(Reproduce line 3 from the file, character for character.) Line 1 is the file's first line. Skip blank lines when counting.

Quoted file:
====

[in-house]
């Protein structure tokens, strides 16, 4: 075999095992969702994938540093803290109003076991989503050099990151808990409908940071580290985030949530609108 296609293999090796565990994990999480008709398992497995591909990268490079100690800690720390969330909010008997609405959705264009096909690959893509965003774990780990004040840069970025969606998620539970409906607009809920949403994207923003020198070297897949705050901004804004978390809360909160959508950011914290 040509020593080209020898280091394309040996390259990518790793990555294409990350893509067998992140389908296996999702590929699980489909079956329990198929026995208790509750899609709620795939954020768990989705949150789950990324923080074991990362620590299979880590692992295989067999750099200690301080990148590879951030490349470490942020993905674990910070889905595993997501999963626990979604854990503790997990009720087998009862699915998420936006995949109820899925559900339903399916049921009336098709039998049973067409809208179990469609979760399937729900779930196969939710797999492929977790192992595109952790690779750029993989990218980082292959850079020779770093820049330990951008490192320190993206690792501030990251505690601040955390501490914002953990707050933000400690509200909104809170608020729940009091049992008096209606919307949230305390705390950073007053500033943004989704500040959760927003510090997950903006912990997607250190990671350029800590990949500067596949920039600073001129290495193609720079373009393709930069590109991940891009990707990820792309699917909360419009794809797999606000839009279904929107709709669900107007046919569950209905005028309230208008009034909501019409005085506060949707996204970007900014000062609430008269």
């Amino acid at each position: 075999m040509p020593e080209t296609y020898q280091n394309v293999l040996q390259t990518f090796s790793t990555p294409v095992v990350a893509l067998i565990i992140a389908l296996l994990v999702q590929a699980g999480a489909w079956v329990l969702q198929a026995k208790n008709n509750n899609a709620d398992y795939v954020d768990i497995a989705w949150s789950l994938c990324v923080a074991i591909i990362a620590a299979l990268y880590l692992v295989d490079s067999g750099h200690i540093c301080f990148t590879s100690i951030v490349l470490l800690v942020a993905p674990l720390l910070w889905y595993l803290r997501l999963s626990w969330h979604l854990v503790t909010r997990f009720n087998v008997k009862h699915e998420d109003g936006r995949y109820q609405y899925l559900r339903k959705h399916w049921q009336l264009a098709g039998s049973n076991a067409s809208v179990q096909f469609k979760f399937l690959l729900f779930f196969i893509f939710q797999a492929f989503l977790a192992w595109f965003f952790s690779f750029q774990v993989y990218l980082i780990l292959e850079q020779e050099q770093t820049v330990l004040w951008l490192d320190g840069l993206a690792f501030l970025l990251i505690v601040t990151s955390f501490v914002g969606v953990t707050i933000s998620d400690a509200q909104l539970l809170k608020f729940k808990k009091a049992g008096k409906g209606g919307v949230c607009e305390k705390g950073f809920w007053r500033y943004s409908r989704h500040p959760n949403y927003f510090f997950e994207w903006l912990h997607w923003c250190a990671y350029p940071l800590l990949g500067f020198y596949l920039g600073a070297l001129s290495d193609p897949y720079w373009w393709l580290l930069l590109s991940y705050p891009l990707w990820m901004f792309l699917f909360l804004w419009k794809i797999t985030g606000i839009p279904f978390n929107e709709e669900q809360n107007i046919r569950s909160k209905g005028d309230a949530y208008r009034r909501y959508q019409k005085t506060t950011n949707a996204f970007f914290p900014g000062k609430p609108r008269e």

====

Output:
């Amino acid at each position: 075999m040509p020593e080209t296609y020898q280091n394309v293999l040996q390259t990518f090796s790793t990555p294409v095992v990350a893509l067998i565990i992140a389908l296996l994990v999702q590929a699980g999480a489909w079956v329990l969702q198929a026995k208790n008709n509750n899609a709620d398992y795939v954020d768990i497995a989705w949150s789950l994938c990324v923080a074991i591909i990362a620590a299979l990268y880590l692992v295989d490079s067999g750099h200690i540093c301080f990148t590879s100690i951030v490349l470490l800690v942020a993905p674990l720390l910070w889905y595993l803290r997501l999963s626990w969330h979604l854990v503790t909010r997990f009720n087998v008997k009862h699915e998420d109003g936006r995949y109820q609405y899925l559900r339903k959705h399916w049921q009336l264009a098709g039998s049973n076991a067409s809208v179990q096909f469609k979760f399937l690959l729900f779930f196969i893509f939710q797999a492929f989503l977790a192992w595109f965003f952790s690779f750029q774990v993989y990218l980082i780990l292959e850079q020779e050099q770093t820049v330990l004040w951008l490192d320190g840069l993206a690792f501030l970025l990251i505690v601040t990151s955390f501490v914002g969606v953990t707050i933000s998620d400690a509200q909104l539970l809170k608020f729940k808990k009091a049992g008096k409906g209606g919307v949230c607009e305390k705390g950073f809920w007053r500033y943004s409908r989704h500040p959760n949403y927003f510090f997950e994207w903006l912990h997607w923003c250190a990671y350029p940071l800590l990949g500067f020198y596949l920039g600073a070297l001129s290495d193609p897949y720079w373009w393709l580290l930069l590109s991940y705050p891009l990707w990820m901004f792309l699917f909360l804004w419009k794809i797999t985030g606000i839009p279904f978390n929107e709709e669900q809360n107007i046919r569950s909160k209905g005028d309230a949530y208008r009034r909501y959508q019409k005085t506060t950011n949707a996204f970007f914290p900014g000062k609430p609108r008269e």